Figure 7: Evolutionary process.
Figure 8: Simulation error curves of the GA-BP neural network.
4.2. Simulation of Sparse Autoencoder Deep Neural Network

The visualization of the target classification is shown in Figure 9 to provide a clear analysis of the classification ability of the proposed algorithm. The plane between the yellow and blue modules is the desired classification plane. In this experiment, 1,000 sets of monitoring data are selected as experimental samples, and the 7:3 ratio is used to divide the samples into training and test samples. The actual results are shown in Figure 10, which shows that the actual classification plane is basically consistent with the expected one.

Figure 9: Classification target visualization.
Figure 10: Contrast experiment with sparse coefficient 0.08.

Figure 9 shows the visualization of the classification target of adhesion status. In general, it is necessary to divide the adhesion status into four different statuses. Three classification planes are needed to achieve this (yellow and blue junction in the figure). The requirement of training neural network to accurately classify the adhesion state of locomotives is to make the test dataset also present a clear classification plane. The actual state division result is shown in Figure 10. The classifying plane of the adhesion state is clear.

From the error histogram in Figure 11, the error distribution of the deep neural network in this chapter is basically in line with the normal distribution, which meets the needs of practical application. The accuracy of adhesion state recognition is shown in Figures 12 and 13. The horizontal axis represents the desired target category, the vertical axis represents the experimentally predicted adhesion state category, and the gray block shows the exact percentage of prediction and expectation.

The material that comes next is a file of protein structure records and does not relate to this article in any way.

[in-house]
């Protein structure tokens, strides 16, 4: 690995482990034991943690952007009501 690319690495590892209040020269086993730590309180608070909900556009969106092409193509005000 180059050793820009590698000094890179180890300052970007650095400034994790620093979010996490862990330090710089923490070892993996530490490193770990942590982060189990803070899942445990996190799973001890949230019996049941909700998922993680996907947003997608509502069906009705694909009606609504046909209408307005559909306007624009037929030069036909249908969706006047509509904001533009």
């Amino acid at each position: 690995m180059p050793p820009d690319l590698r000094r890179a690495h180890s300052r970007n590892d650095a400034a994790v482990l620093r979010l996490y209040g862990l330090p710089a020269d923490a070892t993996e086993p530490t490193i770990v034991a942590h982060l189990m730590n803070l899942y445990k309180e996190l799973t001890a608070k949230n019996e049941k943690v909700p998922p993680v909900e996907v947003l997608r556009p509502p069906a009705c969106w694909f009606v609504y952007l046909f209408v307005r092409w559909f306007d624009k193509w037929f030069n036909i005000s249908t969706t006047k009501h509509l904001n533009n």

Figure 11: Error histogram.
Figure 12: Confusion matrix without L2 regularization.
Figure 13: Confusion matrix.

Figure 12 shows that the accuracy of the deep neural network adhesion state recognition is 96.1%. The overfitting of the neural network generally appears as the trained neural network does not accurately identify the test samples. The adhesion state is a continuously changing process; in order to ensure the safety of driving, the identification of the adhesion state must be as accurate as possible. Since the recognition accuracy rate does not reach the ideal state and there are significantly more training samples than test samples, there is ample reason to speculate that the deep neural network used in this section has been overfitted. To improve this phenomenon, the L2 regularization method was used to attenuate the weights of the deep neural network. Figure 13 shows the results of the deep neural network adhesion state recognition after L2 regularization. The accuracy rate reaches 99.6%. The accuracy rate of the neural network for the adhesion state test set is improved, and the proposed L2 regularization can improve the overfitting phenomenon that may occur in the adhesion state recognition based on deep neural network.